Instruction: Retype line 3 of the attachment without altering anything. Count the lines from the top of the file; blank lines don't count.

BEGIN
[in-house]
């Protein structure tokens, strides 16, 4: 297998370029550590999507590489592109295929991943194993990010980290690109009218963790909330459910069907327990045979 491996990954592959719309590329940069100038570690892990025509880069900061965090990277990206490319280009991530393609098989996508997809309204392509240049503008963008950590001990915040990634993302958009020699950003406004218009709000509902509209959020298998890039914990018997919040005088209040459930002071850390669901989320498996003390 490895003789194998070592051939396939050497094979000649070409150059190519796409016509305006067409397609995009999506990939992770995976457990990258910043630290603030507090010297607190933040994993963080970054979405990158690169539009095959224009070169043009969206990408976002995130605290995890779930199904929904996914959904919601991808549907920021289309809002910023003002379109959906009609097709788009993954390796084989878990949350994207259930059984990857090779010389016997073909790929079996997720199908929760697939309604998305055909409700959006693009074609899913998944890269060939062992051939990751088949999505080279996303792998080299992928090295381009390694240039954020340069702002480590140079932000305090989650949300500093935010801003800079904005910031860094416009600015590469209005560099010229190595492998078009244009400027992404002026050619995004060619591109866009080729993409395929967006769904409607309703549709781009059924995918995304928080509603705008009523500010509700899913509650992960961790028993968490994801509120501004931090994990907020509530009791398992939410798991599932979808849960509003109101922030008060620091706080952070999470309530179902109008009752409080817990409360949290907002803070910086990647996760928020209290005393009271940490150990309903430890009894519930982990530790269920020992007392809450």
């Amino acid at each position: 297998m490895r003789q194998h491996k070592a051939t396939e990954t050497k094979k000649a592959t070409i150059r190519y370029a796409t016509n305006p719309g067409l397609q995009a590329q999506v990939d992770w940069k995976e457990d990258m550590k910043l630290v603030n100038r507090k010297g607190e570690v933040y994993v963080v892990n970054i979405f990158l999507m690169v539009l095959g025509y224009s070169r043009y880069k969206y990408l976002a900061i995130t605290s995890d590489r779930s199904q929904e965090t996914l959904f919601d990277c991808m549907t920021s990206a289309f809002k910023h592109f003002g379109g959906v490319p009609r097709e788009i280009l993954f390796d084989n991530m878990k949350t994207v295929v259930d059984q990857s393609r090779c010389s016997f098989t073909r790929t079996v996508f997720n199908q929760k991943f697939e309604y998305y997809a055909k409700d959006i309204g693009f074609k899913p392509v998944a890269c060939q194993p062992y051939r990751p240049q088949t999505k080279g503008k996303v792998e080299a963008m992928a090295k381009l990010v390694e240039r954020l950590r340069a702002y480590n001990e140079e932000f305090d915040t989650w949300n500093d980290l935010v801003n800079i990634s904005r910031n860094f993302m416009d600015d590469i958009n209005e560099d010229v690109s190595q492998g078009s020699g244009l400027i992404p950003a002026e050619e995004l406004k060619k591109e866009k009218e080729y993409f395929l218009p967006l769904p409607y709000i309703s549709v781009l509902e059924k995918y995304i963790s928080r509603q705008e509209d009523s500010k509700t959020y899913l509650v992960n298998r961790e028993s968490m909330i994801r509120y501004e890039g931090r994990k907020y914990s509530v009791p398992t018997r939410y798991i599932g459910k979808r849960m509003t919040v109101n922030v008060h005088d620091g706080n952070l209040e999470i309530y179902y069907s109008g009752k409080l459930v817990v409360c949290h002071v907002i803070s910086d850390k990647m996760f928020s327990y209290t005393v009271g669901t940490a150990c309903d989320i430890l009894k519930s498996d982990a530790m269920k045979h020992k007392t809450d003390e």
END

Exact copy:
């Amino acid at each position: 297998m490895r003789q194998h491996k070592a051939t396939e990954t050497k094979k000649a592959t070409i150059r190519y370029a796409t016509n305006p719309g067409l397609q995009a590329q999506v990939d992770w940069k995976e457990d990258m550590k910043l630290v603030n100038r507090k010297g607190e570690v933040y994993v963080v892990n970054i979405f990158l999507m690169v539009l095959g025509y224009s070169r043009y880069k969206y990408l976002a900061i995130t605290s995890d590489r779930s199904q929904e965090t996914l959904f919601d990277c991808m549907t920021s990206a289309f809002k910023h592109f003002g379109g959906v490319p009609r097709e788009i280009l993954f390796d084989n991530m878990k949350t994207v295929v259930d059984q990857s393609r090779c010389s016997f098989t073909r790929t079996v996508f997720n199908q929760k991943f697939e309604y998305y997809a055909k409700d959006i309204g693009f074609k899913p392509v998944a890269c060939q194993p062992y051939r990751p240049q088949t999505k080279g503008k996303v792998e080299a963008m992928a090295k381009l990010v390694e240039r954020l950590r340069a702002y480590n001990e140079e932000f305090d915040t989650w949300n500093d980290l935010v801003n800079i990634s904005r910031n860094f993302m416009d600015d590469i958009n209005e560099d010229v690109s190595q492998g078009s020699g244009l400027i992404p950003a002026e050619e995004l406004k060619k591109e866009k009218e080729y993409f395929l218009p967006l769904p409607y709000i309703s549709v781009l509902e059924k995918y995304i963790s928080r509603q705008e509209d009523s500010k509700t959020y899913l509650v992960n298998r961790e028993s968490m909330i994801r509120y501004e890039g931090r994990k907020y914990s509530v009791p398992t018997r939410y798991i599932g459910k979808r849960m509003t919040v109101n922030v008060h005088d620091g706080n952070l209040e999470i309530y179902y069907s109008g009752k409080l459930v817990v409360c949290h002071v907002i803070s910086d850390k990647m996760f928020s327990y209290t005393v009271g669901t940490a150990c309903d989320i430890l009894k519930s498996d982990a530790m269920k045979h020992k007392t809450d003390e």